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State sues Uncle Sam over transit workers

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POSTED October 4, 2013 9:07 p.m.

SACRAMENTO (AP) — California officials filed suit Friday against the U.S. Department of Labor, arguing that the federal agency cannot deny billions of dollars in mass transit money to the state based on pension reforms that lawmakers approved last year.

Gov. Jerry Brown's office said in announcing the lawsuit that the Democratic governor wants to defend a 2012 law requiring state employees to contribute more to their pensions to ensure the retirement system remains viable.

Unions representing public transit workers had objected to the new pension requirements, arguing that a decades-old federal law prohibits such changes to their pensions outside of the collective bargaining process. Department of Labor officials ultimately agreed and refused to certify that California agencies were complying with federal statute.

That blocked at least $1.6 billion in U.S. Department of Transportation grants to California. The funds began flowing again when the state and federal governments struck a temporary deal.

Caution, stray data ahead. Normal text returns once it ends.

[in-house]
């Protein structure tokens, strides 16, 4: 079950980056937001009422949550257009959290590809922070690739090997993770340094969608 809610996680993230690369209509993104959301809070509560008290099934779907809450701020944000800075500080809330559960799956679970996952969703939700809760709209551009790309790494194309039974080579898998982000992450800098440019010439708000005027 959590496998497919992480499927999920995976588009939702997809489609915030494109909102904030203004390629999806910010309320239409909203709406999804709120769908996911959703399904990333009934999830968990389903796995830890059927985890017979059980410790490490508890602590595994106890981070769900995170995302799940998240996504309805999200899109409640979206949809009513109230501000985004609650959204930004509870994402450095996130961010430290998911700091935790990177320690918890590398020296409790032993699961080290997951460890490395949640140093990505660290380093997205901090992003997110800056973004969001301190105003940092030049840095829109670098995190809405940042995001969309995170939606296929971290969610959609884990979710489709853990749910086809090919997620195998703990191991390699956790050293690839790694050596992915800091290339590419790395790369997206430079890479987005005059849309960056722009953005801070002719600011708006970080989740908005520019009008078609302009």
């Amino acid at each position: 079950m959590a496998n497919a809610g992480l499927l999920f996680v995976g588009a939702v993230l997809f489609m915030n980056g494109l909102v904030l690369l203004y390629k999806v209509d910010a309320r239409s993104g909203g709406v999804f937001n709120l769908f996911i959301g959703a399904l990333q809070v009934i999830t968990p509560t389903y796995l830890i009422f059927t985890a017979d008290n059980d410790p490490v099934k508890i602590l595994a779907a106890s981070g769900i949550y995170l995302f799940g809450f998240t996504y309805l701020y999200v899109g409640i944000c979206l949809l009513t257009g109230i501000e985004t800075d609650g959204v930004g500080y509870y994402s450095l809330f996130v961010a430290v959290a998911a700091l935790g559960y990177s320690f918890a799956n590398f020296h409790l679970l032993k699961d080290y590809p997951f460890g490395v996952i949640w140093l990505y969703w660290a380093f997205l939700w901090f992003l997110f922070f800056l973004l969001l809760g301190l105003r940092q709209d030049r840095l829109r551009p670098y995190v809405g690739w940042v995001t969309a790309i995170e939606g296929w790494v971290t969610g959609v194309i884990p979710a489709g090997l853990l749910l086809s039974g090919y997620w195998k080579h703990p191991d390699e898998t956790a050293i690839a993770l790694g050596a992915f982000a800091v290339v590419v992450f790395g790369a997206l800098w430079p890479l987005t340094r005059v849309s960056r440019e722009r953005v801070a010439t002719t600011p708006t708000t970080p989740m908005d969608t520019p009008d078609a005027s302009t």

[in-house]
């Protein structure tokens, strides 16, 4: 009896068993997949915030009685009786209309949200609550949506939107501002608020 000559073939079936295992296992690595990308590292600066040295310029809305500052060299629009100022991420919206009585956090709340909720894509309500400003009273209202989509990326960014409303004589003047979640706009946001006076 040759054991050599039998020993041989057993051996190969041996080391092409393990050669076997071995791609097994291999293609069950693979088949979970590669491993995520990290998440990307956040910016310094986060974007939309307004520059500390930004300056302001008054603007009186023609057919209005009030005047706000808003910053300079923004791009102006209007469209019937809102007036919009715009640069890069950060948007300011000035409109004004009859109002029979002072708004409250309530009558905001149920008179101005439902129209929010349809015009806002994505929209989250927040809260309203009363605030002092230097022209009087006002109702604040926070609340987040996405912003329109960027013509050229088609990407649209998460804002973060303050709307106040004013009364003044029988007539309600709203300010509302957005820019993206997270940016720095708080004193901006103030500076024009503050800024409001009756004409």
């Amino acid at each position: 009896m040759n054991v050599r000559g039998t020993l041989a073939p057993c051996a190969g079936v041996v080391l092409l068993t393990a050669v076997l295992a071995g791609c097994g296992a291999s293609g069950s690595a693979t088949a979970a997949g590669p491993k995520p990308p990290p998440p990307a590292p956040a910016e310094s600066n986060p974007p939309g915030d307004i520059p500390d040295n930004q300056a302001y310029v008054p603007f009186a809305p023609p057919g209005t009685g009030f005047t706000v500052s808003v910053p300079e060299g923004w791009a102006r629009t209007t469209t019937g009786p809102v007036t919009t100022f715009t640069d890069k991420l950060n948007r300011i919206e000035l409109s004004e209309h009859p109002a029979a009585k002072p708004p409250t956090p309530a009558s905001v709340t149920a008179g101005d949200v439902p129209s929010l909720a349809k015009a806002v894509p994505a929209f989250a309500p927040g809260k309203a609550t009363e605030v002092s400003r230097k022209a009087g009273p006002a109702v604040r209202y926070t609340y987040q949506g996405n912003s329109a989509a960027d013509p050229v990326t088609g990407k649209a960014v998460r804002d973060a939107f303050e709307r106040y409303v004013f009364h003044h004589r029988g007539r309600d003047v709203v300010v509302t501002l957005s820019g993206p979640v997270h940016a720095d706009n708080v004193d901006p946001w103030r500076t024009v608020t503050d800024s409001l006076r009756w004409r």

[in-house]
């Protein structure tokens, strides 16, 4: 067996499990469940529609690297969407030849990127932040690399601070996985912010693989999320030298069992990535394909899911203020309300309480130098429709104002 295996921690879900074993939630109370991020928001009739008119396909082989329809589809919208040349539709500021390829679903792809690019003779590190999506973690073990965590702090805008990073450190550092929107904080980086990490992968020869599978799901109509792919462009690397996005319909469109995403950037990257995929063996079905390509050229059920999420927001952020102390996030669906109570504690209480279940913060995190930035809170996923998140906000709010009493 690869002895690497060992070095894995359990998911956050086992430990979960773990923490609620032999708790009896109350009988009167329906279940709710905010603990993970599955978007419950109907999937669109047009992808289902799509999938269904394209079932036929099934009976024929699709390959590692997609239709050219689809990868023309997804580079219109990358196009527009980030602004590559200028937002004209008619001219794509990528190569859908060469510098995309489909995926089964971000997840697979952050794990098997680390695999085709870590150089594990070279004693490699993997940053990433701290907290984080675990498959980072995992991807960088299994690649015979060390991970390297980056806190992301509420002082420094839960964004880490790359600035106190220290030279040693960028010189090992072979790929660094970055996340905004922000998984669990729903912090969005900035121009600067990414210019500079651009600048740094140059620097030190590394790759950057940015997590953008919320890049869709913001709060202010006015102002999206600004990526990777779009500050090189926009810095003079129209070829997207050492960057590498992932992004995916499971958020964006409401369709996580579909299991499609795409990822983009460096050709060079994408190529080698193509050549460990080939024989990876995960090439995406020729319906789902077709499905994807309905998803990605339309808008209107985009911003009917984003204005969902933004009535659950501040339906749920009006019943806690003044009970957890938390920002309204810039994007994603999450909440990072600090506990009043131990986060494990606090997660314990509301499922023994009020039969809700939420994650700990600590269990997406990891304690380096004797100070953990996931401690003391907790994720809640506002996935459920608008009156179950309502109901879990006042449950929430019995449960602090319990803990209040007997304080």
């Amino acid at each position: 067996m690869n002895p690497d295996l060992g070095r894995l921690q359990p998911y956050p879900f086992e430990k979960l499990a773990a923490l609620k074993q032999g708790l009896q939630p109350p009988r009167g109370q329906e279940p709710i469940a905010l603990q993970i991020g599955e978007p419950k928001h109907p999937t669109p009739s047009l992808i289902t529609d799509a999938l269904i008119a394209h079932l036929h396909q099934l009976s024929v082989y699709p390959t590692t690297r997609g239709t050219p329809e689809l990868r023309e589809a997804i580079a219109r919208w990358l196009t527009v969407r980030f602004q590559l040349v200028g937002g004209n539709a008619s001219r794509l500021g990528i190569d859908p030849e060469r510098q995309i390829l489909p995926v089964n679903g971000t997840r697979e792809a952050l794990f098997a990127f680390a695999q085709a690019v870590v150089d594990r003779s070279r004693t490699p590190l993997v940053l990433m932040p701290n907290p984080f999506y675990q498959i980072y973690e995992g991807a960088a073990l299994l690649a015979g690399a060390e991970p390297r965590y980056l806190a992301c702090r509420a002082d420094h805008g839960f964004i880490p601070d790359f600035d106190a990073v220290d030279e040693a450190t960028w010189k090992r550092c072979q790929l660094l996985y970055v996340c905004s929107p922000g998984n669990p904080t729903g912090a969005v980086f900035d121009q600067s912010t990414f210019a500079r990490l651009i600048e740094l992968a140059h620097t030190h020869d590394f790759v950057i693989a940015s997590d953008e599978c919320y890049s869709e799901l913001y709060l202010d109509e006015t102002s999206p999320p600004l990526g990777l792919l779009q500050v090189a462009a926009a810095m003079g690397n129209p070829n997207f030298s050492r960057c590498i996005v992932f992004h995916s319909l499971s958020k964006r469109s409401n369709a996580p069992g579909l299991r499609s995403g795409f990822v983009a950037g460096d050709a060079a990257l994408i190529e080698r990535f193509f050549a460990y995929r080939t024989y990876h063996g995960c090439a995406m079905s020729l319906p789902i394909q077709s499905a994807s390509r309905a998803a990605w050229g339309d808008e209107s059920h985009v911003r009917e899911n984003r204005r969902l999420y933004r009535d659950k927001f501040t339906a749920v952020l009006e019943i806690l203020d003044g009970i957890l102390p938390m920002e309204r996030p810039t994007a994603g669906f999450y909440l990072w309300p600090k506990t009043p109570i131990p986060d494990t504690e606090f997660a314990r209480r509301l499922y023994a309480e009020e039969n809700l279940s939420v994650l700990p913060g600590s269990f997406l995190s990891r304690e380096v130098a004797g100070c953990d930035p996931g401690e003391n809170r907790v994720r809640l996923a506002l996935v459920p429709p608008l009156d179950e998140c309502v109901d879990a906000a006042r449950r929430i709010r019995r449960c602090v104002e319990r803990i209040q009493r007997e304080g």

The state's lawsuit, filed in U.S. District Court, says the federal government's position will prevent future legislatures from amending any law that affects the employment terms of transit workers.

"It will result in the loss of billions of dollars in federal funding to California transit providers and constitutes an arbitrary, capricious, and unconstitutional effort to coerce California to alter a pension reform law adopted for the benefit of California's citizens and public employees," the lawsuit states.

More than 80 California transit agencies, including the Sacramento Regional Transit District, which joined in the court challenge, depend on federal money for their operations and capital projects, according to the lawsuit.

The lawsuit argues that the recent changes in state law primarily affect new public employees while current employees only saw limited changes, comparing the approach to previous federal pension changes. It states that a range of retirement issues remain subject to collective bargaining.

Brown also announced that he signed legislation to keep federal money flowing while the state challenges the federal ruling. That measure, AB1222, Democratic Assemblymen Roger Dickinson of Sacramento and Richard Bloom of Santa Monica, temporarily exempts local transit agency workers from the pension changes.

The legislation expires at the end of 2014, but the provisions could become permanent if the judge sides with the Labor Department.

 

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